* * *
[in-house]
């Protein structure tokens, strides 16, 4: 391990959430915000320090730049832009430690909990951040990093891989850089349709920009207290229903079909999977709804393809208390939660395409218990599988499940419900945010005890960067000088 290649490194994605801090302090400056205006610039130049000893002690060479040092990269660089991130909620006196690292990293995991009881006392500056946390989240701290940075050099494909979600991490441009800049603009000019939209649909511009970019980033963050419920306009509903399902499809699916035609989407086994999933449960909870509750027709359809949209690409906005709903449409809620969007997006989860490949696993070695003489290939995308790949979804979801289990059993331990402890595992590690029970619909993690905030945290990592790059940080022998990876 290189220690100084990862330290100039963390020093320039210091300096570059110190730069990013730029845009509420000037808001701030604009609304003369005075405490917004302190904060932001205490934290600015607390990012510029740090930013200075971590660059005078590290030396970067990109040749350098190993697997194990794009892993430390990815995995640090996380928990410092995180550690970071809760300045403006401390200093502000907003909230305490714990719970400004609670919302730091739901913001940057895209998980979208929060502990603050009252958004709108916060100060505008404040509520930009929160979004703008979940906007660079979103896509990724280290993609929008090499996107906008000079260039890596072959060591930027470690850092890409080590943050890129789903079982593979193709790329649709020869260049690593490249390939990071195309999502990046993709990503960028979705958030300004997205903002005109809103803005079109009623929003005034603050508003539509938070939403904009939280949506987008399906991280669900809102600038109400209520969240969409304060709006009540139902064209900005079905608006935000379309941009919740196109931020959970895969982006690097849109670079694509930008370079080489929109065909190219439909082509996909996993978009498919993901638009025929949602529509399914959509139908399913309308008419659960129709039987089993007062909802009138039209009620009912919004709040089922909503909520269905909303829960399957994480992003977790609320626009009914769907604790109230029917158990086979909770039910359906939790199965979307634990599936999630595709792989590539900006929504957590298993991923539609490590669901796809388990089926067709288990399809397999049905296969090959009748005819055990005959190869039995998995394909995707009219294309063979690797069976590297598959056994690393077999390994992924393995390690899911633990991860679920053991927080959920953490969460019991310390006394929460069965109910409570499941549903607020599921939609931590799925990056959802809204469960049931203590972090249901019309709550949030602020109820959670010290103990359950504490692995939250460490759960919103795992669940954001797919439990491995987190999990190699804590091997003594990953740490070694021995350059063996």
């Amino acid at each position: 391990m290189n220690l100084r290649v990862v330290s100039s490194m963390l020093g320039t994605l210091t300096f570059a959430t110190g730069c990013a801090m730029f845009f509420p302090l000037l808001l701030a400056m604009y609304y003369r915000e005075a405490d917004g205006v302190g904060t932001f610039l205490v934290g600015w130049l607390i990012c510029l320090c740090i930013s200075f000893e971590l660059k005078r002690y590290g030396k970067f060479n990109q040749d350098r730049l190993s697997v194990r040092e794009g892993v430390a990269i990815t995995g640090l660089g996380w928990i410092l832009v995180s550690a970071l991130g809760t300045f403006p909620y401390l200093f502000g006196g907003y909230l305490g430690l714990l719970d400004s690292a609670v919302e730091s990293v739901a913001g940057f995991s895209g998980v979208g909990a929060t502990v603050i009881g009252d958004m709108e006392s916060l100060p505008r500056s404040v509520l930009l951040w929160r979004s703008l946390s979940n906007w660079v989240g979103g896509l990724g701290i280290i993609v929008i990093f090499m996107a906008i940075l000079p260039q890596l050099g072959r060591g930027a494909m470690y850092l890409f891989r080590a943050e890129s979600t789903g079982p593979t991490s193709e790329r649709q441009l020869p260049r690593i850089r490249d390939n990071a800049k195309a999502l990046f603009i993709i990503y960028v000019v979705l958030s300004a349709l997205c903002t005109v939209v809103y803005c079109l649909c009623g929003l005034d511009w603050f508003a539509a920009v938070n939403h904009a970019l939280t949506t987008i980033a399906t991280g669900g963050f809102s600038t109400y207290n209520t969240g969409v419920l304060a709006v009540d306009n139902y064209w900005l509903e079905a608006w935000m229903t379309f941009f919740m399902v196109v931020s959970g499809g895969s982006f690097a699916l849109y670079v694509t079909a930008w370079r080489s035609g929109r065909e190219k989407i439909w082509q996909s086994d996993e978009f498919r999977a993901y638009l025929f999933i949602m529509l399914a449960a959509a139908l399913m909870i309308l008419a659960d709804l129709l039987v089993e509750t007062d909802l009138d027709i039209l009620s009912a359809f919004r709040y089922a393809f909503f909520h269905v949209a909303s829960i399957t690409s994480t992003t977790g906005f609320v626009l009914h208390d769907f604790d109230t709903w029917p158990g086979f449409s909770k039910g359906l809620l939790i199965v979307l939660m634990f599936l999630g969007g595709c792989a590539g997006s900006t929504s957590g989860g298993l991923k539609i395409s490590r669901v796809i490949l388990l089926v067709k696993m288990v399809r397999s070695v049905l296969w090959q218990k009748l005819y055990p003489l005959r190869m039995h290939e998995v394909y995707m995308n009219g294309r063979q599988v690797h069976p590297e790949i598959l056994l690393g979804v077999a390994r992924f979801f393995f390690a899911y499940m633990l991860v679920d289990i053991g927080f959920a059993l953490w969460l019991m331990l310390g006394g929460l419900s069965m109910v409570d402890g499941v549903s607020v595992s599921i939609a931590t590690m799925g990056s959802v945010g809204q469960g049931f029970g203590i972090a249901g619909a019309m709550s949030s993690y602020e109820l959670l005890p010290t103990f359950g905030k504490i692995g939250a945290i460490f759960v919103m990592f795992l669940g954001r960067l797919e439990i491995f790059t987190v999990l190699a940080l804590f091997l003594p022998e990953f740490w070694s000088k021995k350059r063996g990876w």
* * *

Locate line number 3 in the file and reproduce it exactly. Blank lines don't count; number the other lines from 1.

């Amino acid at each position: 391990m290189n220690l100084r290649v990862v330290s100039s490194m963390l020093g320039t994605l210091t300096f570059a959430t110190g730069c990013a801090m730029f845009f509420p302090l000037l808001l701030a400056m604009y609304y003369r915000e005075a405490d917004g205006v302190g904060t932001f610039l205490v934290g600015w130049l607390i990012c510029l320090c740090i930013s200075f000893e971590l660059k005078r002690y590290g030396k970067f060479n990109q040749d350098r730049l190993s697997v194990r040092e794009g892993v430390a990269i990815t995995g640090l660089g996380w928990i410092l832009v995180s550690a970071l991130g809760t300045f403006p909620y401390l200093f502000g006196g907003y909230l305490g430690l714990l719970d400004s690292a609670v919302e730091s990293v739901a913001g940057f995991s895209g998980v979208g909990a929060t502990v603050i009881g009252d958004m709108e006392s916060l100060p505008r500056s404040v509520l930009l951040w929160r979004s703008l946390s979940n906007w660079v989240g979103g896509l990724g701290i280290i993609v929008i990093f090499m996107a906008i940075l000079p260039q890596l050099g072959r060591g930027a494909m470690y850092l890409f891989r080590a943050e890129s979600t789903g079982p593979t991490s193709e790329r649709q441009l020869p260049r690593i850089r490249d390939n990071a800049k195309a999502l990046f603009i993709i990503y960028v000019v979705l958030s300004a349709l997205c903002t005109v939209v809103y803005c079109l649909c009623g929003l005034d511009w603050f508003a539509a920009v938070n939403h904009a970019l939280t949506t987008i980033a399906t991280g669900g963050f809102s600038t109400y207290n209520t969240g969409v419920l304060a709006v009540d306009n139902y064209w900005l509903e079905a608006w935000m229903t379309f941009f919740m399902v196109v931020s959970g499809g895969s982006f690097a699916l849109y670079v694509t079909a930008w370079r080489s035609g929109r065909e190219k989407i439909w082509q996909s086994d996993e978009f498919r999977a993901y638009l025929f999933i949602m529509l399914a449960a959509a139908l399913m909870i309308l008419a659960d709804l129709l039987v089993e509750t007062d909802l009138d027709i039209l009620s009912a359809f919004r709040y089922a393809f909503f909520h269905v949209a909303s829960i399957t690409s994480t992003t977790g906005f609320v626009l009914h208390d769907f604790d109230t709903w029917p158990g086979f449409s909770k039910g359906l809620l939790i199965v979307l939660m634990f599936l999630g969007g595709c792989a590539g997006s900006t929504s957590g989860g298993l991923k539609i395409s490590r669901v796809i490949l388990l089926v067709k696993m288990v399809r397999s070695v049905l296969w090959q218990k009748l005819y055990p003489l005959r190869m039995h290939e998995v394909y995707m995308n009219g294309r063979q599988v690797h069976p590297e790949i598959l056994l690393g979804v077999a390994r992924f979801f393995f390690a899911y499940m633990l991860v679920d289990i053991g927080f959920a059993l953490w969460l019991m331990l310390g006394g929460l419900s069965m109910v409570d402890g499941v549903s607020v595992s599921i939609a931590t590690m799925g990056s959802v945010g809204q469960g049931f029970g203590i972090a249901g619909a019309m709550s949030s993690y602020e109820l959670l005890p010290t103990f359950g905030k504490i692995g939250a945290i460490f759960v919103m990592f795992l669940g954001r960067l797919e439990i491995f790059t987190v999990l190699a940080l804590f091997l003594p022998e990953f740490w070694s000088k021995k350059r063996g990876w």